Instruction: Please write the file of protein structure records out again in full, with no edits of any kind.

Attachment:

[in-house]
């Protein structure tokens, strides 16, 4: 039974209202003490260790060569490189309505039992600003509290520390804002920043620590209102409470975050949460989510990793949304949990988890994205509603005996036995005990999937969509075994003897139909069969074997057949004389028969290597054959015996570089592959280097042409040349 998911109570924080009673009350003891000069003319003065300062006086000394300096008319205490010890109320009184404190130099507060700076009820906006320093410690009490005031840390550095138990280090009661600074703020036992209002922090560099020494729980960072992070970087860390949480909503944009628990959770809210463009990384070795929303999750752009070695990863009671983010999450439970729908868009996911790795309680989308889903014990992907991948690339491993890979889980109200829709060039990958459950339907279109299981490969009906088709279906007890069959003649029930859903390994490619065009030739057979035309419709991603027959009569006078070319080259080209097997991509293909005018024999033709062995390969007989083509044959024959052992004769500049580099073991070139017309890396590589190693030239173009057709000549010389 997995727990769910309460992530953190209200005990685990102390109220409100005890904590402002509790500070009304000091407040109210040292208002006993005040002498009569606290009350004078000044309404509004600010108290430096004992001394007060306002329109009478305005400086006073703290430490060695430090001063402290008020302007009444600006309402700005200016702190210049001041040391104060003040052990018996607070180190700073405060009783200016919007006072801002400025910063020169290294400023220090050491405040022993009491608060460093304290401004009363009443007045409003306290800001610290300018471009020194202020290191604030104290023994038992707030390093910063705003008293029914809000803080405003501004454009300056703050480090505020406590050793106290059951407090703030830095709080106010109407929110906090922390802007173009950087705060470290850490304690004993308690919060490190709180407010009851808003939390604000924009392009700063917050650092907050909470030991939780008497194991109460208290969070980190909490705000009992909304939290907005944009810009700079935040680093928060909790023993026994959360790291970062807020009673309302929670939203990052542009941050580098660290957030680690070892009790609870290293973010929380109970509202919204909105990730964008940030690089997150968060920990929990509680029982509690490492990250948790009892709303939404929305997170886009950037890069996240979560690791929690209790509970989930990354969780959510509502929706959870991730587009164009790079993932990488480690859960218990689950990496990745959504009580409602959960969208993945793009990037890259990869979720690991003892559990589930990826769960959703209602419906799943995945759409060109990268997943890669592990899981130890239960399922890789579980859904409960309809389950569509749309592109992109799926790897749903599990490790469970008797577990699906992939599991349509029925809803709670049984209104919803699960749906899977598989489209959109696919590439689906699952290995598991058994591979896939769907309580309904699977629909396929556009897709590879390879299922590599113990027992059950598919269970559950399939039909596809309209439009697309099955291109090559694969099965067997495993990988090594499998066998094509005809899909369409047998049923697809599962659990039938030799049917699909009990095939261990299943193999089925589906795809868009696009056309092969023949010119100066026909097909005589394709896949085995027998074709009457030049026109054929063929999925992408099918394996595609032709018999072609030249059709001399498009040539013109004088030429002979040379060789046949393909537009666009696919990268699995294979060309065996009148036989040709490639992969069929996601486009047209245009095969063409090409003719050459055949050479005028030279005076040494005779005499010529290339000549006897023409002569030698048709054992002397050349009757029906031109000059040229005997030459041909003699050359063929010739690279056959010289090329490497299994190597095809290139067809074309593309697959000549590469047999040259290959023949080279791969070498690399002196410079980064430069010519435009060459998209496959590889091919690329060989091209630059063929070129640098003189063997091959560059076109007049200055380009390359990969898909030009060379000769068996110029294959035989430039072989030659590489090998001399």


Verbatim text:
[in-house]
């Protein structure tokens, strides 16, 4: 039974209202003490260790060569490189309505039992600003509290520390804002920043620590209102409470975050949460989510990793949304949990988890994205509603005996036995005990999937969509075994003897139909069969074997057949004389028969290597054959015996570089592959280097042409040349 998911109570924080009673009350003891000069003319003065300062006086000394300096008319205490010890109320009184404190130099507060700076009820906006320093410690009490005031840390550095138990280090009661600074703020036992209002922090560099020494729980960072992070970087860390949480909503944009628990959770809210463009990384070795929303999750752009070695990863009671983010999450439970729908868009996911790795309680989308889903014990992907991948690339491993890979889980109200829709060039990958459950339907279109299981490969009906088709279906007890069959003649029930859903390994490619065009030739057979035309419709991603027959009569006078070319080259080209097997991509293909005018024999033709062995390969007989083509044959024959052992004769500049580099073991070139017309890396590589190693030239173009057709000549010389 997995727990769910309460992530953190209200005990685990102390109220409100005890904590402002509790500070009304000091407040109210040292208002006993005040002498009569606290009350004078000044309404509004600010108290430096004992001394007060306002329109009478305005400086006073703290430490060695430090001063402290008020302007009444600006309402700005200016702190210049001041040391104060003040052990018996607070180190700073405060009783200016919007006072801002400025910063020169290294400023220090050491405040022993009491608060460093304290401004009363009443007045409003306290800001610290300018471009020194202020290191604030104290023994038992707030390093910063705003008293029914809000803080405003501004454009300056703050480090505020406590050793106290059951407090703030830095709080106010109407929110906090922390802007173009950087705060470290850490304690004993308690919060490190709180407010009851808003939390604000924009392009700063917050650092907050909470030991939780008497194991109460208290969070980190909490705000009992909304939290907005944009810009700079935040680093928060909790023993026994959360790291970062807020009673309302929670939203990052542009941050580098660290957030680690070892009790609870290293973010929380109970509202919204909105990730964008940030690089997150968060920990929990509680029982509690490492990250948790009892709303939404929305997170886009950037890069996240979560690791929690209790509970989930990354969780959510509502929706959870991730587009164009790079993932990488480690859960218990689950990496990745959504009580409602959960969208993945793009990037890259990869979720690991003892559990589930990826769960959703209602419906799943995945759409060109990268997943890669592990899981130890239960399922890789579980859904409960309809389950569509749309592109992109799926790897749903599990490790469970008797577990699906992939599991349509029925809803709670049984209104919803699960749906899977598989489209959109696919590439689906699952290995598991058994591979896939769907309580309904699977629909396929556009897709590879390879299922590599113990027992059950598919269970559950399939039909596809309209439009697309099955291109090559694969099965067997495993990988090594499998066998094509005809899909369409047998049923697809599962659990039938030799049917699909009990095939261990299943193999089925589906795809868009696009056309092969023949010119100066026909097909005589394709896949085995027998074709009457030049026109054929063929999925992408099918394996595609032709018999072609030249059709001399498009040539013109004088030429002979040379060789046949393909537009666009696919990268699995294979060309065996009148036989040709490639992969069929996601486009047209245009095969063409090409003719050459055949050479005028030279005076040494005779005499010529290339000549006897023409002569030698048709054992002397050349009757029906031109000059040229005997030459041909003699050359063929010739690279056959010289090329490497299994190597095809290139067809074309593309697959000549590469047999040259290959023949080279791969070498690399002196410079980064430069010519435009060459998209496959590889091919690329060989091209630059063929070129640098003189063997091959560059076109007049200055380009390359990969898909030009060379000769068996110029294959035989430039072989030659590489090998001399």